The current of a transistor in a digital circuit is proportional to (Vgs - Vt) ^ 2. Where Vgs can be thought of (very loosely) as your supply voltage and Vt is the threshold voltage. I would expect the threshold voltage to be somewhere between 0.3 - 0.5 volts for that process. From the equation you can see that if Vt is 0.4 volts, then changing Vgs from 1.2 volts to 0.8 volts results in a decrease of current by 4x (note that this won't exactly translate to 4x less performance).

With that having been said, undervolting is not necessarily a bad idea. Power consumption in a CPU is proportional to the F(V^2) where f is frequency and V is voltage. Any amount that you can decrease V will lead to significant decreases to power consumption.

To answer your question directly, if 2.8 GHz works with a minimum of 1.15 volts, then you cannot hit a 2+ GHz frequency at 0.7 or 0.8 volts. You are aiming too far with your sub 1 volt goals. What I would do if I were you is find a performance target (frequency) that you deem acceptable, then undervolt until you are running at the minimum voltage for that frequency. Also, you should disable cores. If you don't want performance, then why are you running a 125W quad core chip?
"TORTURIS EXUVIAS EUNT"
Phenom X6 1090T @ 3.2 GHz
Sapphire Radeon 6950
TurtlePerson2
Graphmaster Gerbil
 
Posts: 1097
Joined: Sat May 26, 2007 9:08 am
Location: Plano, Texas

Re: Undervolting&Underclocking CPU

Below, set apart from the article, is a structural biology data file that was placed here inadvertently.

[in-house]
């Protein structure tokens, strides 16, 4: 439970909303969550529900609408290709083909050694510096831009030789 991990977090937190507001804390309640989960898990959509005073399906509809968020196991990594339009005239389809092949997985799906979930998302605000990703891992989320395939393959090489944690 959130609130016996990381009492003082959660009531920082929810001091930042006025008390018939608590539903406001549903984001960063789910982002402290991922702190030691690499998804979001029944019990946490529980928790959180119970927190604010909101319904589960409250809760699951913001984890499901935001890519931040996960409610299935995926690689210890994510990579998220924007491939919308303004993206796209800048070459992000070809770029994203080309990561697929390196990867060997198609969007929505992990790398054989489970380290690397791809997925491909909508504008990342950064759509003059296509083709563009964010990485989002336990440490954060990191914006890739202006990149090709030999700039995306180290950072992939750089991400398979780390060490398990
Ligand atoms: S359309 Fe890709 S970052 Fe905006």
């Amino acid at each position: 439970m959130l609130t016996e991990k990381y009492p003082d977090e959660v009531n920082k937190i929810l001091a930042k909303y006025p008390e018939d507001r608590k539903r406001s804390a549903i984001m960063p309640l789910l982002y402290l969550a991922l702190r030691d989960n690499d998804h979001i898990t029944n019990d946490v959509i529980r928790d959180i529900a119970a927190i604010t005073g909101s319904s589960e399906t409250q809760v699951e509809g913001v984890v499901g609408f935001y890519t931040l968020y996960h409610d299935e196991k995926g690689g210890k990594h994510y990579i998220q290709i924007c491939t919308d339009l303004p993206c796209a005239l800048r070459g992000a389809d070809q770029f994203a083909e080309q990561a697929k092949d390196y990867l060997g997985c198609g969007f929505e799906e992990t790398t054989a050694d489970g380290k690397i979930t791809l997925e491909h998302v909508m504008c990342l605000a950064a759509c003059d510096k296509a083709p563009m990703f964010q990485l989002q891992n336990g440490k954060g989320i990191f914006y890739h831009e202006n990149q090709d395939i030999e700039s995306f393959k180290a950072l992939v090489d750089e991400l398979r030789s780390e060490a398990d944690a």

Postposted on Mon Oct 01, 2012 12:00 pm

The only time when I can justify underclocking is when you're trying to fit within certain thermal constraints. This often happens in HTPCs that recieve a recycled CPU (like a x4 955) that is grossly overpowered for the type of work it will be expected to do and has a high TDP (125W in this example) that doesn't work well with tiny enclosures having little airflow.

Keep an eye on your gaming framerates in CPU-limited games when you're underclocking like this. AMD's per-clock performance is definetly worse than Intel which is why AMD CPUs are always clocked higher to achieve the same "Intel-equivalent" performance. (ie, an AMD FX-4100 at 3.6-3.8GHz games roughly as well as an Intel G630 clocked at 2.7GHz as shown in the following article) If you're just looking for gaming performance, tests have shown that many modern games are more dependent on per-core performance than number of cores. If you're looking to save power and temps, try disabling one or two cores instead.
i5-3570K, ASRock Z77 Pro4-m, Asus GTX660 TOP, 120 GB Vertex 3 Max IOPS, 2 TB Samsung EcoGreen F4, 8GB G-Skill @1.25V, Silverstone PS07B
DPete27
Gerbil Jedi
Silver subscriber
 
 
Posts: 1714
Joined: Wed Jan 26, 2011 12:50 pm
Location: Madison, Wisconsin

Re: Undervolting&Underclocking CPU

Postposted on Mon Oct 01, 2012 12:21 pm

Thank you both for your input. As far as finding the best volatge for a particular frequency, i think i narrowed it down. Will try later to disable cores and see how far that takes me while using a game benchmark. I bought this CPU because at the time of purchase it had the best performance/price within my budget at that time(end of 2010 begining of 2011).

Right now though, i'm not seing much stress from the games i play in multiplayer so i'm just messing around i guess, it's not like i've set out to save electricity bills, i'd describe this more as an experiment born out of boredom. Next year or in 2014 i will upgrade probably but until then might as well have some fun. Who knows how locked platforms will be by then......
nVidia video drivers FAIL, click for more info
Disclaimer: All answers and suggestions are provided by an enthusiastic amateur and are therefore without warranty either explicit or implicit. Basically you use my suggestions at your own risk.
Arclight
Gerbil Elite
 
Posts: 705
Joined: Tue Feb 01, 2011 3:50 am


Return to Overclocking, Tweaking, & Cooling

Who is online

Users browsing this forum: No registered users and 2 guests